When the James Webb Space Telescope (JWST) – the long-awaited successor to the Hubble Space Telescope – begins operations in 2022, one of its first tasks will be to map the earliest structures of the universe. A team of nearly 50 researchers led by scientists from the Rochester Institute of Technology and the University of Texas at Austin will try to do so through the COSMOS-Webb program, the largest General Observer program selected for the first year of JWST.
During 208.6 hours of observations, the COSMOS-Webb program will conduct an ambitious exploration of half a million galaxies with multi-band, high-resolution infrared images and unseen 32,000 galaxies in medium infrared radiation. The scientists involved said that because COSMOS-Webb is a treasury program, it will quickly release data to the public, which could lead to countless other studies by other researchers.
“The scope of our program is so exciting,” said Chief Investigator Jeyhan Kartaltepe, an assistant professor at RIT’s School of Physics and Astronomy. “The first year of observing the Web will result in many new discoveries that people will want to explore in more detail in future cycles. I think COSMOS-Webb’s public legacy will be that COSMOS will be a field where the community will conduct this kind of follow-up research.”
Caitlin Casey, assistant professor and chief investigator at UT Austin, said “COSMOS-Webb can be revolutionary in ways we never dreamed of. You don’t know what treasures you can find until you use an amazing telescope like Webb to look at the sky for a long time.”
The survey will map 0.6 square degrees of sky – around an area of three full moons – using JWST’s Near Infrared Camera (NIRCam) instrument, while simultaneously mapping a smaller area of 0.2 square degrees with a medium infrared instrument (MIRI). Through this approach, scientists hope to achieve three main goals.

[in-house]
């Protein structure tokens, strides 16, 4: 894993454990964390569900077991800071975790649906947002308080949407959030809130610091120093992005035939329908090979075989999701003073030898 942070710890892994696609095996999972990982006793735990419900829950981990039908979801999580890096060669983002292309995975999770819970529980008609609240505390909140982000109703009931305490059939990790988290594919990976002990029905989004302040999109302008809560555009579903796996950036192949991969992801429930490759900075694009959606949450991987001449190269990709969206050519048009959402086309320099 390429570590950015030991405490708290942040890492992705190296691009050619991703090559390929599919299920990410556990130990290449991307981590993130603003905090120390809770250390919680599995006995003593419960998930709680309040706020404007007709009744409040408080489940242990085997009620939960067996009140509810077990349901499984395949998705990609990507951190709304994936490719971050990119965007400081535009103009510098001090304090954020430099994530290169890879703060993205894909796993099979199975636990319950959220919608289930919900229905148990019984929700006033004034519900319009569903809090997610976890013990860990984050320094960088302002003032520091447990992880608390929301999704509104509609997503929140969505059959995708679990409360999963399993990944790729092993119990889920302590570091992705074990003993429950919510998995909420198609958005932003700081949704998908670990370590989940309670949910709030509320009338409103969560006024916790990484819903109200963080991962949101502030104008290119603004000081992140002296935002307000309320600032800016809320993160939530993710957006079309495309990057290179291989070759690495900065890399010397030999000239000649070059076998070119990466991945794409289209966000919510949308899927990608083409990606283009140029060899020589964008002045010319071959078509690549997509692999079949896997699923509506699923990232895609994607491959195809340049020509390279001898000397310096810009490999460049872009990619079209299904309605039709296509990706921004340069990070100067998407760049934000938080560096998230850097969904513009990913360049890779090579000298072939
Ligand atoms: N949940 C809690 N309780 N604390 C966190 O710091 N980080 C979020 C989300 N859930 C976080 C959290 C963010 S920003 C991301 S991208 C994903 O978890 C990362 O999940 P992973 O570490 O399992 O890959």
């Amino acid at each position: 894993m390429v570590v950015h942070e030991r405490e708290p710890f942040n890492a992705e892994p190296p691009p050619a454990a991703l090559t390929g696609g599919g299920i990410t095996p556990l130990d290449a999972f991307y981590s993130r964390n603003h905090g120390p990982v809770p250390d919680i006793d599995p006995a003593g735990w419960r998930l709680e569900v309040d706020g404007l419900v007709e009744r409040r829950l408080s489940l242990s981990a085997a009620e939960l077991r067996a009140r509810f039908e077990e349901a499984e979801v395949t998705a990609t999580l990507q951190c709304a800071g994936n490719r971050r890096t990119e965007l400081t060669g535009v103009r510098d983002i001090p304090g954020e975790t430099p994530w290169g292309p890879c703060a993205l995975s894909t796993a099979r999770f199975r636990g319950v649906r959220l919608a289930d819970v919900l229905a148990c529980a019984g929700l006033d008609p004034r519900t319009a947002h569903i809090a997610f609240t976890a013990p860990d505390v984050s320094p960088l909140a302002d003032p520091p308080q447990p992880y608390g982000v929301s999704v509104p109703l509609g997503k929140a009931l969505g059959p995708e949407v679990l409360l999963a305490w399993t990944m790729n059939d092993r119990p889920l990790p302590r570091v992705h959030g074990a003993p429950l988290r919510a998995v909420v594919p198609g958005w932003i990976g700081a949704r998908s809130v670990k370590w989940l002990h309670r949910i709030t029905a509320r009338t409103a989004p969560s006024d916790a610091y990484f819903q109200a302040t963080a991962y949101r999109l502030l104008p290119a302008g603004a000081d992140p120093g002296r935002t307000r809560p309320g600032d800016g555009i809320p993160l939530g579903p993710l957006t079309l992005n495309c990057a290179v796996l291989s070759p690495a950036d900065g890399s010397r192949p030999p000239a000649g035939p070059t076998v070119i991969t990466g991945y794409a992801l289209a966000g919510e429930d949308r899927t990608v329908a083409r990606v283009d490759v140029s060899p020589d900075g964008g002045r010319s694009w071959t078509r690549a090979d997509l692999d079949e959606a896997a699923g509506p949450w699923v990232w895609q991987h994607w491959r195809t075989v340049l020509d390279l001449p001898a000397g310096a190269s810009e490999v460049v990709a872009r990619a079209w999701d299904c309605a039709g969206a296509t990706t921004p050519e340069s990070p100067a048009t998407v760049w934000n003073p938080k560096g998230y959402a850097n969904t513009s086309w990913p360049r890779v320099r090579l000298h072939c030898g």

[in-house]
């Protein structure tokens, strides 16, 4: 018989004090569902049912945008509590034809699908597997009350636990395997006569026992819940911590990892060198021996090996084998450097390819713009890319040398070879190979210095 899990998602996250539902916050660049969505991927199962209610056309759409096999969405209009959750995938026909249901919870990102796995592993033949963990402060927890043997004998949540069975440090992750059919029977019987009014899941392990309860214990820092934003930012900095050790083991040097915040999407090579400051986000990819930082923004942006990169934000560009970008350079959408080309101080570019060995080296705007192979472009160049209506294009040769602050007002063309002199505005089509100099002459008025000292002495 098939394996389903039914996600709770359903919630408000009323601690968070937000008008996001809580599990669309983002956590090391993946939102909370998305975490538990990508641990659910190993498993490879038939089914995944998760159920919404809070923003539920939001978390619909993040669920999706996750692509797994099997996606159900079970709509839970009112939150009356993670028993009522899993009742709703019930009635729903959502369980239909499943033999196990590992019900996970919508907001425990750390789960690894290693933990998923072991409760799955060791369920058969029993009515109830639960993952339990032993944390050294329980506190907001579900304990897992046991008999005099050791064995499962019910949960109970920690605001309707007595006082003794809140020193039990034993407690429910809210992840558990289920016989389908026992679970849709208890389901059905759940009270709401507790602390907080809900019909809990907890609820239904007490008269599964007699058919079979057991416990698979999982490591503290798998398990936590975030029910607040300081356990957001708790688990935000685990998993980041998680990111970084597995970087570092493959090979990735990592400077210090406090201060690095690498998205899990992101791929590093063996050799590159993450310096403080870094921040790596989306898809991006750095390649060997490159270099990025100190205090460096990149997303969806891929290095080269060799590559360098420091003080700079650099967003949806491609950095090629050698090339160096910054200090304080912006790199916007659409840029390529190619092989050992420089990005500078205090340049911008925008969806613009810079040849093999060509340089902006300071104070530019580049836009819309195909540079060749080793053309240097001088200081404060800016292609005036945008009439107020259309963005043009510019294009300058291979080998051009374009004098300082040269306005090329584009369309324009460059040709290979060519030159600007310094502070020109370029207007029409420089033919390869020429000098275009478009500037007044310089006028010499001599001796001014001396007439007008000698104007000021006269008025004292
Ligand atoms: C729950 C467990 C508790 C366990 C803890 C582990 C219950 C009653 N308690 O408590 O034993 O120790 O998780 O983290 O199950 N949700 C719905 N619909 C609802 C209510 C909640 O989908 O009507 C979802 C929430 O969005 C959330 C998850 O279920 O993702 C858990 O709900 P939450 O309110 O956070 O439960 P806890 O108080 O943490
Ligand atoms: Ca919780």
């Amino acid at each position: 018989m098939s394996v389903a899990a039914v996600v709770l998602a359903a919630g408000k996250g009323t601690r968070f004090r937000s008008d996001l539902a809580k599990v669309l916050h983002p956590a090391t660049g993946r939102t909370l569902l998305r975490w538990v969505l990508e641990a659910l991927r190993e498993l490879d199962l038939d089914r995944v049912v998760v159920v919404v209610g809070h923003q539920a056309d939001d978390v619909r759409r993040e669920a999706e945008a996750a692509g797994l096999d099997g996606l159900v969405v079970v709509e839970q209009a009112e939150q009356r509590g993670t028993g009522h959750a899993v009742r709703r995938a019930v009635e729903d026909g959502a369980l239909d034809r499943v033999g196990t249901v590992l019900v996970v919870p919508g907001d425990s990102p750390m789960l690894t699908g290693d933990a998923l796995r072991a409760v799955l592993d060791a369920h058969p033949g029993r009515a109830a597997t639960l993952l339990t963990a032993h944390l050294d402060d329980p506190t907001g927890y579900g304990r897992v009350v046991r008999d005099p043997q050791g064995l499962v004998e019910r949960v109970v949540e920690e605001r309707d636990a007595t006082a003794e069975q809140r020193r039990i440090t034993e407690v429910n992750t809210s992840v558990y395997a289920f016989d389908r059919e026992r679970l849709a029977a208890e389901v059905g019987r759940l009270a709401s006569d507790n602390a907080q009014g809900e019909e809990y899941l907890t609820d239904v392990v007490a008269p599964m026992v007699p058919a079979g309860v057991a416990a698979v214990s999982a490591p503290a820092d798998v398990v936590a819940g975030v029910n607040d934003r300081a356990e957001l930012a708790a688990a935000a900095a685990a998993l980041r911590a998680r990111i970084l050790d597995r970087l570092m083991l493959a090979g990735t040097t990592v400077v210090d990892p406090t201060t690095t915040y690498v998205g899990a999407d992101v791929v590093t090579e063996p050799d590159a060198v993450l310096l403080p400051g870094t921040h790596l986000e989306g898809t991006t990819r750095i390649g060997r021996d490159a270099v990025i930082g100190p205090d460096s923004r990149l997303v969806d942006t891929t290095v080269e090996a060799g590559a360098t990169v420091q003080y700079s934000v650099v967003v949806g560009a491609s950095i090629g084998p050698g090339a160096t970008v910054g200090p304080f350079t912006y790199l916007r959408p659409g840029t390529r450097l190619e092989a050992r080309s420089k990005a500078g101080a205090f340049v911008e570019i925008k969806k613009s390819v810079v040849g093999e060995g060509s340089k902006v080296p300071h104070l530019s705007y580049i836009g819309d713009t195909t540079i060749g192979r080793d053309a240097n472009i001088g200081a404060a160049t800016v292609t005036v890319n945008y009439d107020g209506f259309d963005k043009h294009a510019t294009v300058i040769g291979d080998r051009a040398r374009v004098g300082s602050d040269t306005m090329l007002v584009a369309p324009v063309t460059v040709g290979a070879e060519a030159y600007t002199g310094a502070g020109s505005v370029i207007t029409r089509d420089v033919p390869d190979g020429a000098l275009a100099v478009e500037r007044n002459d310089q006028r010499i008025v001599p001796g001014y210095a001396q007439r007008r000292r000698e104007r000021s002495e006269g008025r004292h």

The first goal focuses on the era of reionization that occurred from 400,000 to a billion years after the Big Bang. When the first stars and galaxies formed, they provided energy for the regionalization of the early universe, and this probably happened in small pockets, not all at once. COSMOS-Webb aims to map the scale of these reionization bubbles.
Another goal is to use the MIRI instrument to search for fully evolved galaxies with high redshifts that seemingly matured soon after the formation of the universe. The Hubble Space Telescope (HST) has found examples of these galaxies, challenging existing models of how the universe formed, so it is hoped to find more examples of these high redshift galaxies and study them in more detail to understand how they could have evolved so quickly.
The third primary goal uses a technique called a weak lens. Because gravity is sensitive to all types of matter, including that we cannot see, scientists can use light distortions around galaxies to estimate the amount of dark matter. Jason Rhodes, a senior researcher at NASA’s Jet Propulsion Laboratory, said COSMOS-Webb would provide important insights into how dark matter in galaxies evolved with stellar galaxy content over the ages of the universe.
“A key result of HST-COSMOS’ initial efforts more than a decade ago showed that dark matter is the cosmic scaffold on which the structures in space we see today are formed, ”Rhodes said. “COSMOS-Webb will use the larger JWST mirror to move this mapping of dark matter further in time and toward higher-resolution maps, allowing us to study how dark matter has influenced the evolution of individual galaxies from the early universe to the present day.”
COSMOS-Webb is one of only 286 general science observer programs selected from more than 1,000 proposals for the first year of telescope science, known as Cycle 1. These specific programs will provide the world astronomical community with one of the first comprehensive opportunities to explore a scientific target with Webb. NASA is currently targeting October 31, 2021 to launch JWST.
For more information on COSMOS-Webb go to https: /
For more information, contact Luke Auburn at 585-490-3198, [email protected] or on Twitter: @lukeauburn.
Disclaimer: AAAS and EurekAlert! are not responsible for the accuracy of the news published on EurekAlert! contribution to institutions or for the use of any information through the EurekAlert system.